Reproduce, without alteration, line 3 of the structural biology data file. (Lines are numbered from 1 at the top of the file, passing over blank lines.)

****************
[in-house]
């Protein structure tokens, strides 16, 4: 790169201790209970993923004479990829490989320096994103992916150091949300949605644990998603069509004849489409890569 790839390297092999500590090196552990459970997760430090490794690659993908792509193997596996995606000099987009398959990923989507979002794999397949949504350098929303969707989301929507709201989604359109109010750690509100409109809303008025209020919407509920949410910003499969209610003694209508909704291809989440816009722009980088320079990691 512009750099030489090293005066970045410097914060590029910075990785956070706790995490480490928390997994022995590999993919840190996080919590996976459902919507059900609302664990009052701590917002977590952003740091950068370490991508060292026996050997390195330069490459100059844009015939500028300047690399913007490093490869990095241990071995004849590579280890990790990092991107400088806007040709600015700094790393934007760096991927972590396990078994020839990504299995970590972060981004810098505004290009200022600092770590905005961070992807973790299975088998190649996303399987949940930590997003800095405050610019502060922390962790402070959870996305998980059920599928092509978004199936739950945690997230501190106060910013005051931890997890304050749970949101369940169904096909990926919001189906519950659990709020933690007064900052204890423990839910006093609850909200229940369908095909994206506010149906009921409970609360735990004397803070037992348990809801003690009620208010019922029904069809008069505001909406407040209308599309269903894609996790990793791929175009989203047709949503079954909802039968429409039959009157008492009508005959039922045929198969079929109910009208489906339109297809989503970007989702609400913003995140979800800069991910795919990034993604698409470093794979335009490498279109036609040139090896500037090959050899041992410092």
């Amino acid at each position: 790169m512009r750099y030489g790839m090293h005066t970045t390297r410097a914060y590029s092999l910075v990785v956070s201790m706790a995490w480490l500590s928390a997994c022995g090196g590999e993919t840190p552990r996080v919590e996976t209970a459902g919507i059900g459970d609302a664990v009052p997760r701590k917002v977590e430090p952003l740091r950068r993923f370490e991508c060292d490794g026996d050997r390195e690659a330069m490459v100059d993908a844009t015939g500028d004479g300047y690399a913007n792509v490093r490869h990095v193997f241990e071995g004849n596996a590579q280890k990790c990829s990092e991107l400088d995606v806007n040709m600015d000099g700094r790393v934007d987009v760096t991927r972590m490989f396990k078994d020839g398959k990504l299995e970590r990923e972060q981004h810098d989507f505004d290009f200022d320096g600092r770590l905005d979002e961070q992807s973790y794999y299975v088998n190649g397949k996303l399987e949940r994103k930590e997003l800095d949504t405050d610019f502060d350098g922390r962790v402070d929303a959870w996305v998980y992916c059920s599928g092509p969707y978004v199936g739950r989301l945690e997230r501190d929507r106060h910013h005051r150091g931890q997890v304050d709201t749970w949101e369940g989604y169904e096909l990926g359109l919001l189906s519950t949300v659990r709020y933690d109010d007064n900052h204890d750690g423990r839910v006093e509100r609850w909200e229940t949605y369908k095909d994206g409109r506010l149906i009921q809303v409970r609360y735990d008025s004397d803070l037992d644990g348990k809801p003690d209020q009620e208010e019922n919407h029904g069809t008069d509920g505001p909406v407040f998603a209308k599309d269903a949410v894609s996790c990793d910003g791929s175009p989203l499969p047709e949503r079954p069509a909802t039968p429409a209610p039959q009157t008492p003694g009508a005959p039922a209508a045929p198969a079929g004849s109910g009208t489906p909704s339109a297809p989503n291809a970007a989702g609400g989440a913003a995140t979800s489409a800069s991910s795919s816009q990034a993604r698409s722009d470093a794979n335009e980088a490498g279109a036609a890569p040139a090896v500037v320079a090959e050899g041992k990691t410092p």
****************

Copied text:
């Amino acid at each position: 790169m512009r750099y030489g790839m090293h005066t970045t390297r410097a914060y590029s092999l910075v990785v956070s201790m706790a995490w480490l500590s928390a997994c022995g090196g590999e993919t840190p552990r996080v919590e996976t209970a459902g919507i059900g459970d609302a664990v009052p997760r701590k917002v977590e430090p952003l740091r950068r993923f370490e991508c060292d490794g026996d050997r390195e690659a330069m490459v100059d993908a844009t015939g500028d004479g300047y690399a913007n792509v490093r490869h990095v193997f241990e071995g004849n596996a590579q280890k990790c990829s990092e991107l400088d995606v806007n040709m600015d000099g700094r790393v934007d987009v760096t991927r972590m490989f396990k078994d020839g398959k990504l299995e970590r990923e972060q981004h810098d989507f505004d290009f200022d320096g600092r770590l905005d979002e961070q992807s973790y794999y299975v088998n190649g397949k996303l399987e949940r994103k930590e997003l800095d949504t405050d610019f502060d350098g922390r962790v402070d929303a959870w996305v998980y992916c059920s599928g092509p969707y978004v199936g739950r989301l945690e997230r501190d929507r106060h910013h005051r150091g931890q997890v304050d709201t749970w949101e369940g989604y169904e096909l990926g359109l919001l189906s519950t949300v659990r709020y933690d109010d007064n900052h204890d750690g423990r839910v006093e509100r609850w909200e229940t949605y369908k095909d994206g409109r506010l149906i009921q809303v409970r609360y735990d008025s004397d803070l037992d644990g348990k809801p003690d209020q009620e208010e019922n919407h029904g069809t008069d509920g505001p909406v407040f998603a209308k599309d269903a949410v894609s996790c990793d910003g791929s175009p989203l499969p047709e949503r079954p069509a909802t039968p429409a209610p039959q009157t008492p003694g009508a005959p039922a209508a045929p198969a079929g004849s109910g009208t489906p909704s339109a297809p989503n291809a970007a989702g609400g989440a913003a995140t979800s489409a800069s991910s795919s816009q990034a993604r698409s722009d470093a794979n335009e980088a490498g279109a036609a890569p040139a090896v500037v320079a090959e050899g041992k990691t410092p």